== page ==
One disadvantage of directly using an AtomicBool compared to a mutex is that we don’t get a fancy guard that automatically unlocks the lock when going out of scope. Instead, we must remember to unlock it ourselves, which can be difficult to guarantee during panic. A robust implementation would wrap the AtomicBool into a lock object that returns a guard that implements Drop:

struct LightLock(AtomicBool);

impl LightLock {
    pub fn new() -> LightLock {
        LightLock(AtomicBool::new(false))
    }

    pub fn try_lock<'a>(&'a self) -> Option<LightGuard<'a>> {
        let was_locked = self.0.swap(true, Ordering::Acquire);
        if was_locked {
            None
        } else {
            Some(LightGuard { lock: self })
        }
    }
}

struct LightGuard<'a> {
    lock: &'a LightLock,
}

impl<'a> Drop for LightGuard<'a> {
    fn drop(&mut self) {
        self.lock.0.store(false, Ordering::Release);
    }
}

In accordance with Rust conventions, the method that attempts the lock is named try_lock. Our version returns an Option that tells the caller whether taking the lock succeeded and, if so, contains the guard object to automatically unlock it on exit. Rust’s Mutex::try_lock has a more sophisticated return value that allows for other kinds of errors, but the logic of using it is essentially the same.

Using this type, transform_lock gets declared as LightLock and initialized as LightLock::new(). get_transformed automatically becomes panic-safe and also cleaner and more maintainable because it no longer needs to remember to release the lock before every exit point:

    pub fn get_transformed(&self) -> Option<T> {
        if let Some(_lock_guard) = self.transform_lock.try_lock() {
            let mut new_source = None;
            if let Ok(mut locked_source) = self.source.try_lock() {
                new_source = locked_source.take();
            }
            if let Some(new_source) = new_source {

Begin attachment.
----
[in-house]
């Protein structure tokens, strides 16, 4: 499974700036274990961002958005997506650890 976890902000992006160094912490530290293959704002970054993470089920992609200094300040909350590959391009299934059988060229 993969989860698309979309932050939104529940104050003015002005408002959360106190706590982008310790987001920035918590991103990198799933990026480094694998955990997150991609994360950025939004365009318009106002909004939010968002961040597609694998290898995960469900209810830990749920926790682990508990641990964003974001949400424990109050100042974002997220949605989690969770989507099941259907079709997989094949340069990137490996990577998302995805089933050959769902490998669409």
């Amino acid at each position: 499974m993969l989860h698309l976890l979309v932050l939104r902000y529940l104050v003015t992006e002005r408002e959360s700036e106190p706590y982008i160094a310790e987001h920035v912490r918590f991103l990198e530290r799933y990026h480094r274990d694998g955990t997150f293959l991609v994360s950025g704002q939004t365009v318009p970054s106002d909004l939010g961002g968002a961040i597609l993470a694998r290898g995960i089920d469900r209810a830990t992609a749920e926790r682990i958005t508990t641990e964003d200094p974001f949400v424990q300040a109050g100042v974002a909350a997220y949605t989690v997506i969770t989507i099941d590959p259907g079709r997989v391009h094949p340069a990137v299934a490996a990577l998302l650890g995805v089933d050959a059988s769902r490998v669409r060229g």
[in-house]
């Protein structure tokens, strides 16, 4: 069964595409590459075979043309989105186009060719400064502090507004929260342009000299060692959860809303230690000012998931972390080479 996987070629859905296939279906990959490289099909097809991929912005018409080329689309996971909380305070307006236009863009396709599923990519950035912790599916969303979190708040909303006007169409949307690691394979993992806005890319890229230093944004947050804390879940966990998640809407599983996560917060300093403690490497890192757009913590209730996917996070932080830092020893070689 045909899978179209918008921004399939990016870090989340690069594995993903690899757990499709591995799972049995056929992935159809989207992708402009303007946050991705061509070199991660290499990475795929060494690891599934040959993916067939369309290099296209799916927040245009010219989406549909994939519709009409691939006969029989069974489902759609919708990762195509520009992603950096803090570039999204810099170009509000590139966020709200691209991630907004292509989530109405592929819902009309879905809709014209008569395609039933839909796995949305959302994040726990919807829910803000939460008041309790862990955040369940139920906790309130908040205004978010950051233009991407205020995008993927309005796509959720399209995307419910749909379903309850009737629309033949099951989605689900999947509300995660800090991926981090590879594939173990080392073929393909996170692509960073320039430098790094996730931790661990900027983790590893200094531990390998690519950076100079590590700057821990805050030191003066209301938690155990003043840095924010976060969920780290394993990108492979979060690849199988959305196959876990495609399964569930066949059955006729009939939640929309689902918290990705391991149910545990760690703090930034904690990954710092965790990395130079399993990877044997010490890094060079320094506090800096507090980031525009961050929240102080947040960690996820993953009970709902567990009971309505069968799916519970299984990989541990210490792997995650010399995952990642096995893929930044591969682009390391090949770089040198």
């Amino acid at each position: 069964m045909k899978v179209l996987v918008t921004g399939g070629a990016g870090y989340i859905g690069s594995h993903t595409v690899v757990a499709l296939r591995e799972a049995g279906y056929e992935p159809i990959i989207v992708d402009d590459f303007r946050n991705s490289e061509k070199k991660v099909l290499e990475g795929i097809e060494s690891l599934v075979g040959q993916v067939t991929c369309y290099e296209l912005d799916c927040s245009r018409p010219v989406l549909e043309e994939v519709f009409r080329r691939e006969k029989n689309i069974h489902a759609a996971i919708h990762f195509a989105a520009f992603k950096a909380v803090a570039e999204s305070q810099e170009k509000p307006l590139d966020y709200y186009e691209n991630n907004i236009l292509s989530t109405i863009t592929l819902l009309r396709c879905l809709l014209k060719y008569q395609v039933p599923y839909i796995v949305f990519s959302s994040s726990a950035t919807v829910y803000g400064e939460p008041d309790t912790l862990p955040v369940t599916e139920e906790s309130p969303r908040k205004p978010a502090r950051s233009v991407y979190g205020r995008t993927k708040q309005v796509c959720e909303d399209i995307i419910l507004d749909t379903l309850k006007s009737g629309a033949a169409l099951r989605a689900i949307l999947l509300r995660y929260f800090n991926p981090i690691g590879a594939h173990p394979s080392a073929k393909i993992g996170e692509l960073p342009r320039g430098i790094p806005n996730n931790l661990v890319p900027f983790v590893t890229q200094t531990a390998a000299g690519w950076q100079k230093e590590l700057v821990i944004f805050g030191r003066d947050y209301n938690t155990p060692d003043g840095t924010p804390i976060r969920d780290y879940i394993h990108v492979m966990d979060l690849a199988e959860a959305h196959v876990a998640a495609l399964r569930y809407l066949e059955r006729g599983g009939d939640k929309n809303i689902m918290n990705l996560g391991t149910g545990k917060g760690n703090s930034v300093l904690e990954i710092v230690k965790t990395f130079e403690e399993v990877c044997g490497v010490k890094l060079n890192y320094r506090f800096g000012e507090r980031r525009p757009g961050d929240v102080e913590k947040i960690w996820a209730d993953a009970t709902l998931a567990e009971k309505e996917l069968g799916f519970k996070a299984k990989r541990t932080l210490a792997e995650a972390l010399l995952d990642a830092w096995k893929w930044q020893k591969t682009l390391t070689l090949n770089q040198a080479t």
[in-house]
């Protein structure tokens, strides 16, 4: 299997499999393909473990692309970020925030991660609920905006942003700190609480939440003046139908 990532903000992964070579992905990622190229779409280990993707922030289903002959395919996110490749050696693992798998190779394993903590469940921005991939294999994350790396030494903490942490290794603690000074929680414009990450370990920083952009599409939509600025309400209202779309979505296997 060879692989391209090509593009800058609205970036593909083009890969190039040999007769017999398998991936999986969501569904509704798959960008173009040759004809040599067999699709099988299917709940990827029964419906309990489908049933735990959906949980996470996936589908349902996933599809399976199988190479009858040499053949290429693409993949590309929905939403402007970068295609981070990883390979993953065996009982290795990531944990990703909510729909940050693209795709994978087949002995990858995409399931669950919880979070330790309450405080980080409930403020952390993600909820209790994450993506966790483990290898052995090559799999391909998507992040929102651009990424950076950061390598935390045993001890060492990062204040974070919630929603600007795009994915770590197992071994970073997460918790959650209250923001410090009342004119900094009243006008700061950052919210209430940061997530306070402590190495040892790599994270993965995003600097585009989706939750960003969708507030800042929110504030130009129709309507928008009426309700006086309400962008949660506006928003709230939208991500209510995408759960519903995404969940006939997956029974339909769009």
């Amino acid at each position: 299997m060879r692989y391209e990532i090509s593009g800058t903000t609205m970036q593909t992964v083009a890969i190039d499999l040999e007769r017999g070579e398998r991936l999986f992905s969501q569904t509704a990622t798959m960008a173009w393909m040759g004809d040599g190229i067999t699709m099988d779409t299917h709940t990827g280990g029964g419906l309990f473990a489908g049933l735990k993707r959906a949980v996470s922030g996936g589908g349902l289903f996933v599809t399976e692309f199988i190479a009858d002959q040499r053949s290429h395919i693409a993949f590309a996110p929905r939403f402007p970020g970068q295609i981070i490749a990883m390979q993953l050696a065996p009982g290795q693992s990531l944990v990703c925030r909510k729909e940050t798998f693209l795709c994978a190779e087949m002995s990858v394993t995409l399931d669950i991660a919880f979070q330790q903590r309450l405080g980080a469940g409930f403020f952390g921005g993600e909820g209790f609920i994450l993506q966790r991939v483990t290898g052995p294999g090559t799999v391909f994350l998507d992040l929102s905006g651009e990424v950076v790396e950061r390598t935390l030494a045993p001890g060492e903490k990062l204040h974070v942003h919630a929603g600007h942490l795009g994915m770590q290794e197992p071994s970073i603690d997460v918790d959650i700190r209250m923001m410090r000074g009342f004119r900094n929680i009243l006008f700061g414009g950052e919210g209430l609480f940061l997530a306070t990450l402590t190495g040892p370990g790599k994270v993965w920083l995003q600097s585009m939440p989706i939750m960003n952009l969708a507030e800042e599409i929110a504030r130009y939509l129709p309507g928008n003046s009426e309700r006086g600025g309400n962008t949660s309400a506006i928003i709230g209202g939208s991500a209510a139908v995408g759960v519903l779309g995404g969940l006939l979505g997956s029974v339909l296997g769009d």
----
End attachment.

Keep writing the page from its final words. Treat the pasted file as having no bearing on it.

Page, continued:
let new_value = (self.transform_fn)(new_source);
                if new_value.is_some() {
                    *self.value.write().unwrap() = new_value.clone();
                    return new_value;
                }
            }
        }
        self.value.read().unwrap().clone()
    }

Getting rid of one mutex wasn’t that hard. Can the same logic apply to other locks? transform_lock was distinctive in that it never guarded concrete data, it was only used to serialize access to the transformation of source into value. This ensured that source and value locks, which are actually exclusive in nature, were held as briefly as possible. Once the lock was obtained, the actual protection of source and value from access by different threads was left to their respective locks. To safely access stored values without locks, we will need some way to access the values atomically like we did with the bool stored by the AtomicBool.

Atomic arbitrary values

Ideally we would have at our disposal a generic atomic type, let’s call it AtomicCell<X>, that provides a swap method to atomically modify the shared value and retrieve the old, and load to only read the existing one. With source and value fields declared as AtomicCell<Option<T>> and AtomicCell<Option<S>> respectively, LazyTransform could look like this:

impl<T: Clone, S, FN: Fn(S) -> Option<T>> LazyTransform<T, S, FN> {
    pub fn set_source(&self, source: S) {
        self.source.swap(source);
    }

    fn try_transform(&self) {
        if let Some(_lock_guard) = self.transform_lock.try_lock() {
            let source_maybe = self.source.swap(None);
            let source = match source_maybe {
                Some(source) => source,
                None => return,
            };
            let newval = match (self.transform_fn)(source) {
                Some(newval) => newval,
                None => return,
            };
            self.value.swap(newval);